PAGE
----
Archive for the ‘Telkom Kenya’ Tag

Review of Fibre Optic Cable in East Africa – Part 2

Fast forward to Q2 of 2009, and Kenya has finally joined the ranks of the information superhighway, thanks to two submarine fibre optic cables, dubbed TEAMS an EASSY safely in Mombasa.

Post Update!

Thanks to Seth’s comment in Part 1, SEACOM (a Mauritius based company, that provides high capacity bandwidth linking business and communities) is laying a cable that will link the East Coast of Africa linking Southern and East Africa, Europe and South Asia. There is a landing at Mombasa for the 1.2TB/s capacity cable, to enable high definition TV, peer to peer networks, IPTV, and surging Internet demand. Pricing will be significantly lower than current satellite or fibre pricing cable. Bring it on SEACOM!

Read part 1 here for details and comment. What does it mean for internetpreneurs like me who want to hog broadband bandwidth from the balcony? What does it mean for technology companies in Kenya? What about education institutions? Once the mystical fibre optic cable lands in Mombasa, Kenya will never be the same again. At least that is what pundits tell us. We are assured of bottom rock priced high-speed Internet, access to the vaults that hold all the information we could ever need. But is price the issue?

What Kenya needs badly is last mile infrastructure, the home stretch. We have invested heavily in backbone transmission capacity from Mombasa where the cable is landing to the rest of the country. Telkom Kenya, KDN, Jamii Telkom and the Govt of Kenya through FONN is ensuring every village will have lit fibre a stone throw away. Many large institutions (hospitals, research institutes, education institutes etc have their own campus fibre ring).

Last mile ….. The question is how then do we interconnect my village ePasha center to the world? The options are limitless, with wireless providing some of the best options. Am seeing some home grown companies offering my village connectivity to the backbone cable. We could use wireless e.g WiMAX to deliver the information to my coffee farm. The options are many, and we shall not be re-inventing the wheel. In another part of this series we shall look at what the ISPs and PDNOs are offering.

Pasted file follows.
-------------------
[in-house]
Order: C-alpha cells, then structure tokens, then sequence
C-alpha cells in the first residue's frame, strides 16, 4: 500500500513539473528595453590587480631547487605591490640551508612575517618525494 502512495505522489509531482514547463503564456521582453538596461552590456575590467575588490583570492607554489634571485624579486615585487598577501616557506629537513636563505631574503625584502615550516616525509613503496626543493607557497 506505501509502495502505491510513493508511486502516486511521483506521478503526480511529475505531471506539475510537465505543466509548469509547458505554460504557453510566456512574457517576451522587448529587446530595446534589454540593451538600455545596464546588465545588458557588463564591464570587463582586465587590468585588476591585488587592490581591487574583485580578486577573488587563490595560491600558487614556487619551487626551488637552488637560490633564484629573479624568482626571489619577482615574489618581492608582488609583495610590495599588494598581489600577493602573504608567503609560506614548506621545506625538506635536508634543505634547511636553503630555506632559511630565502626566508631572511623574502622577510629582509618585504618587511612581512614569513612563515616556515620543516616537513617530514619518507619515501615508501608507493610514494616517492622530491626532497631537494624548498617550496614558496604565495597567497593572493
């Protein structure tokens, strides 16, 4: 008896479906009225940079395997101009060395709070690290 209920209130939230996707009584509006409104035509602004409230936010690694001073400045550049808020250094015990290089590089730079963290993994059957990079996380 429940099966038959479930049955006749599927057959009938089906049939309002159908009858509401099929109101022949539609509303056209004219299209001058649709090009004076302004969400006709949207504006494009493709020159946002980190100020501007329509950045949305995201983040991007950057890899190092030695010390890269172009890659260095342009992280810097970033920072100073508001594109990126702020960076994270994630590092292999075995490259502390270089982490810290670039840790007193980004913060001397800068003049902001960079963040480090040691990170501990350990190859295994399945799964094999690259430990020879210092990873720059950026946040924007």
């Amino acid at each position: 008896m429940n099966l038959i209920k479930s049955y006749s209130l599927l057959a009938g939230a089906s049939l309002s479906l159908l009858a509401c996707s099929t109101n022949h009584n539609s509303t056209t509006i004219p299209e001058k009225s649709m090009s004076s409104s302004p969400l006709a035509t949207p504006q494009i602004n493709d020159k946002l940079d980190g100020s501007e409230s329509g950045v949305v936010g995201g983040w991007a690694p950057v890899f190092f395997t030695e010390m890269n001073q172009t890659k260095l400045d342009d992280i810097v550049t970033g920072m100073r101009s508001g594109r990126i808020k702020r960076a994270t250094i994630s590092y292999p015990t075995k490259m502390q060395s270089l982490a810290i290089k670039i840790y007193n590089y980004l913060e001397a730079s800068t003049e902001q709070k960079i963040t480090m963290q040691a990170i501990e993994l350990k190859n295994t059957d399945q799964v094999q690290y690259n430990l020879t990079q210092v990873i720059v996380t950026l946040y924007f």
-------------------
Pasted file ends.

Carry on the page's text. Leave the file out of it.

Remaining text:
The biggest boom is however expected in the BPO sector. Already the operators in this sub-sector have formed an association to better front their cause and case. It is expected that with a large pool of young, educated Kenyans with impeccable English (unlike mine), this area will take off. But we need to remember that this industry is very competitive and we shall be late entrants. I still think that we can do alot of call centres (alot of experience is being developed especially by the GSM operators), back office operations, software technology parks, and other outsourcing jobs that can keep our people happy and gainfully employed. We can now comfortably have hosting companies and managed server farms, offering crucial redundancy and disaster recovery for others in the rest of the world. Ah! it shall truly be exciting times in Kenya.

While we celebrate the landing of the cable (I cannot wait for that day), we need to think ahead and create opportunities for our economy, so the landing of the cables at Mombasa is not the end of the story.

TEAMS and EASSY, we await. In part 3 we shall look indepth at BPO, calls centres, software technology parks, cyber villages (and cafes), KeKoBi, and the Kenya ICT Boards role.